One of the best things about fishing is that it’s so peaceful. Alone on the water, you can hear the eerie call of a loon, the distant splash of a breaching bass, or the honking of a passing flock of geese. That is, until some yahoo with an ancient outboard screams by, sounding more like a dragster than a fishing boat.
Avoiding such scenarios is why Mercury Marine strives to be at the forefront in noise, vibration and harshness (NVH) testing of marine engines. Founded in 1939, Mercury Marine is a division of the Brunswick Corp. Based in Fond du Lac, WI, the company makes outboard motors, inboard motors and stern-drive motors for boats. The company’s products are known worldwide for their power, efficiency, reliability and quiet operation.
Maintaining its industry-leading position requires a commitment to R&D and product testing. So, in 2018, the company decided to build a new, state-of-the-art NVH Technical Center to test future products and improve the NVH quality of their marine propulsion systems from the prop to the helm.
The company had two main requirements for the new facility. First, the Technical Center would need to support all NVH development activities for Mercury Marine and support NVH development across the entire Brunswick product line. And second, it would need to be located at Mercury’s Product Design and Engineering Center in Fond du Lac to facilitate collaboration between product development and engineering staff.
The center officially opened Dec. 6, 2018, just eight months after breaking ground. The two-story facility adds close to 20,000 square feet to Mercury’s headquarters campus, which already covered more than 2.5 million square feet. The $10 million investment gives the company the largest testing facility in the industry.
“We will continue to invest in ensuring that our engines are the most reliable and quiet engines in the world, and our new NVH Technical Center gives us the additional test capacity we need to continue to meet and exceed our product development goals,” says Tim Reid, Mercury Marine’s vice president of product development and engineering.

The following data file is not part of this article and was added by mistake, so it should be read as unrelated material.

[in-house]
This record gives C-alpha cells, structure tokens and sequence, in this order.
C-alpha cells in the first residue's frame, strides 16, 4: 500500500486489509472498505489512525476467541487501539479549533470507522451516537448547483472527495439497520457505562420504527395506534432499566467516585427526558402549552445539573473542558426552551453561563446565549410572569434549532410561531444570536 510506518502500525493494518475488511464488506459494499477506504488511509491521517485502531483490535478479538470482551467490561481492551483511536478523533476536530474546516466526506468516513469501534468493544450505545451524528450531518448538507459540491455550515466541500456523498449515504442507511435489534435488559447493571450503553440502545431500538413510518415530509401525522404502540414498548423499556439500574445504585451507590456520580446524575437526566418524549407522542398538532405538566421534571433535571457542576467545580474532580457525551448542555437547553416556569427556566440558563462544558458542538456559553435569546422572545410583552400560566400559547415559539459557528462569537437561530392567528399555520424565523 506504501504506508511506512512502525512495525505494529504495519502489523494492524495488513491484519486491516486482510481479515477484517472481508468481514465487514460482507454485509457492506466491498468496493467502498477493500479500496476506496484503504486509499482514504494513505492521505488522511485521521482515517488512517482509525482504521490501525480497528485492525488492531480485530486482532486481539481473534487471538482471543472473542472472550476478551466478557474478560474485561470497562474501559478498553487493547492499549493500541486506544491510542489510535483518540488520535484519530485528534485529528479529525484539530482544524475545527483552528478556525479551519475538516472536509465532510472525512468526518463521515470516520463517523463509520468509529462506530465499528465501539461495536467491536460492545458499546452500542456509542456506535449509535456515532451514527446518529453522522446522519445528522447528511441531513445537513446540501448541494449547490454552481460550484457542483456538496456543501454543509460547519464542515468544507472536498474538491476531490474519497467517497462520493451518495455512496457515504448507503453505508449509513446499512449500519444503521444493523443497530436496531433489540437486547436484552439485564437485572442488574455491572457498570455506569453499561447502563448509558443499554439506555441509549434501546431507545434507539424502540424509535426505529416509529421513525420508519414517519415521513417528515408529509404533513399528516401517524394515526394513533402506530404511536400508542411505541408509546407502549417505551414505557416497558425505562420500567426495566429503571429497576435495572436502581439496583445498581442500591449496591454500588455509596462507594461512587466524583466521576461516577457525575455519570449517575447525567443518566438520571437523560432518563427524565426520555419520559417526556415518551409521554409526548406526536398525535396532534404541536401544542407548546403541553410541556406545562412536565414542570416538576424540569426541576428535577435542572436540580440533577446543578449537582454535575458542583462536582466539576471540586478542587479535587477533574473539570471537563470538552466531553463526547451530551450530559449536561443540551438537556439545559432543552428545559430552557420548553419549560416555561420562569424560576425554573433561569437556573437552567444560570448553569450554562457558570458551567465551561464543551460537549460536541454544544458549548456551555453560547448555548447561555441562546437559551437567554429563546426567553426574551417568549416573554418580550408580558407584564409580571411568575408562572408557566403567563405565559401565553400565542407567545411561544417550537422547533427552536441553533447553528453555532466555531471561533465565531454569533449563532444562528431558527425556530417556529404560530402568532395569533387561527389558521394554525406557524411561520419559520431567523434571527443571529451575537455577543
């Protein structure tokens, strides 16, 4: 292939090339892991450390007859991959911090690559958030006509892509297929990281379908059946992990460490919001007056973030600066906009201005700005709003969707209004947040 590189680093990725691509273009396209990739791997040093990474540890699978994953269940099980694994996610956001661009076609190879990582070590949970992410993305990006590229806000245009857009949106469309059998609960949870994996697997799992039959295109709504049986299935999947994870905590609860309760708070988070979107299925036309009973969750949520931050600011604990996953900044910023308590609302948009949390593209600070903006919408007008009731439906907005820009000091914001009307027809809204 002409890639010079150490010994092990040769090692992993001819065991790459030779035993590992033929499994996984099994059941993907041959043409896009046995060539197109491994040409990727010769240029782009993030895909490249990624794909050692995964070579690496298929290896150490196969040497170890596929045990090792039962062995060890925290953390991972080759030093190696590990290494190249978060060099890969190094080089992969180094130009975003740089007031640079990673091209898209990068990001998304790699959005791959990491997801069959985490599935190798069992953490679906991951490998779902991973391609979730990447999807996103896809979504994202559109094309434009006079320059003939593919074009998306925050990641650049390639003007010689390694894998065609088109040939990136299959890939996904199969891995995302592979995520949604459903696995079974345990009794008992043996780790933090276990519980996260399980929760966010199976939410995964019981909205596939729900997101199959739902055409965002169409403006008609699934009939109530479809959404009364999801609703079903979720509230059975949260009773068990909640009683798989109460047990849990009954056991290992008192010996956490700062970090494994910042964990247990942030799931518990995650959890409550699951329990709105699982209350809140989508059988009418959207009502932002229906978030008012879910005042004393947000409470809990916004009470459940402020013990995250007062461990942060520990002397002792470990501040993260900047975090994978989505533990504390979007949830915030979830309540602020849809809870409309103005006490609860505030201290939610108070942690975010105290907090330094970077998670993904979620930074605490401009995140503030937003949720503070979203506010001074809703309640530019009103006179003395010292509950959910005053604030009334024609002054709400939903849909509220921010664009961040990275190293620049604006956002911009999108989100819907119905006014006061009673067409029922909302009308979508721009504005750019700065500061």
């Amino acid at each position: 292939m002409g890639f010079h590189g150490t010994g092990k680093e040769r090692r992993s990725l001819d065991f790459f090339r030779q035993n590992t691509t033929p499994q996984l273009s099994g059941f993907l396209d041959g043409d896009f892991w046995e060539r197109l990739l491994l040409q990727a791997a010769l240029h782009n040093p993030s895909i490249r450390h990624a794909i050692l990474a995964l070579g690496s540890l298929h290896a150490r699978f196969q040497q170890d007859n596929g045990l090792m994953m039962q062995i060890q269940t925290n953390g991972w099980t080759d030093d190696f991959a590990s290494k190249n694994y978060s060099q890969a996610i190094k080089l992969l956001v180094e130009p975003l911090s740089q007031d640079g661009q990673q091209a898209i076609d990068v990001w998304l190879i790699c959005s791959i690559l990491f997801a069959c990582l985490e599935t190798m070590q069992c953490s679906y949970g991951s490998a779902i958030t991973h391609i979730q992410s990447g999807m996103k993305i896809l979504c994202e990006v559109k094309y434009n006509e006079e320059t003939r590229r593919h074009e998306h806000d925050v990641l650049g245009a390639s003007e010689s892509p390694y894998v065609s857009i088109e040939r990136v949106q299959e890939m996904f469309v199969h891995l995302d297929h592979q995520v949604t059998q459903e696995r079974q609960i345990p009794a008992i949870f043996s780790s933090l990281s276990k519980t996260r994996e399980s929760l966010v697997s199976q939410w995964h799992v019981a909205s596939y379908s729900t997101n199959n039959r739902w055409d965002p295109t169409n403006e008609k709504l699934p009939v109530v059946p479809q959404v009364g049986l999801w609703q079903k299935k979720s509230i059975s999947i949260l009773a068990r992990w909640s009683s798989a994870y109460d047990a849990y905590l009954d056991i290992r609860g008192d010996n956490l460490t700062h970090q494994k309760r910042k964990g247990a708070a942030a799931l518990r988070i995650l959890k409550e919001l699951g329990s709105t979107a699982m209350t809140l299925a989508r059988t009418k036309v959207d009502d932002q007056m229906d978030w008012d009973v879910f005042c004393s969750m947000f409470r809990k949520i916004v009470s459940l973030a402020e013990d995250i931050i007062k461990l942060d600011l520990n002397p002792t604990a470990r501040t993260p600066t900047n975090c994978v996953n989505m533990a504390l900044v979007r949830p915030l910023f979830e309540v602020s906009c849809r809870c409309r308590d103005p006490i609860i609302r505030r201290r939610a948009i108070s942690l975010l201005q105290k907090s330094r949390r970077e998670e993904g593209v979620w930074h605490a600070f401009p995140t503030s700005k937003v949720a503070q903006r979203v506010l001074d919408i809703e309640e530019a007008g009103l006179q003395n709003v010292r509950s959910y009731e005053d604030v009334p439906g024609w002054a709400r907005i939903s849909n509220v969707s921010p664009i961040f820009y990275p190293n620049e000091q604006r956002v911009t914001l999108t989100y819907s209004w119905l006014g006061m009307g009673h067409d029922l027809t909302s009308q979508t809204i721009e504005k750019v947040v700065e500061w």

The new facility is Mercury’s third major expansion in the past three years. In early 2017, Mercury opened a new $24 million electro-deposition paint line, and in April 2017, the company commissioned a 4,500-ton high-pressure die-cast machine, the largest in North America.
An indoor environment designed to mitigate vibrations transmitted into the facility was essential to ensure that noise and vibration testing and sound level measurements would be accurate. Two highly flexible acoustic test chambers were designed specifically for testing marine engines, but are also configurable into standard hemi-anechoic spaces to test a wide array of other products.
An evaluation and listening room allows juries to evaluate the distinctive sounds of Mercury products. While quiet enough to allow for undisturbed evaluation, the room is not so quiet as to create an unnerving environment for participants. A technician area provides engineers with an ideal place to perform their duties. A modal test area provides space for performing modal analysis of products, as well as measurement of engine center of gravity and moment of inertia parameters. Lastly, a large instrumentation bay offers an indoor area for testing vessels up to 45 feet in length and 12 feet in beam.
Engineering and Design
The facility has a number of features to enable accurate NVH testing.
Acoustic isolation systems. With test room noise floor targets nearing noise criterion (NC) curve 10, a minimum sound transmission class (STC) of 56 was necessary to reduce unwanted airborne sound.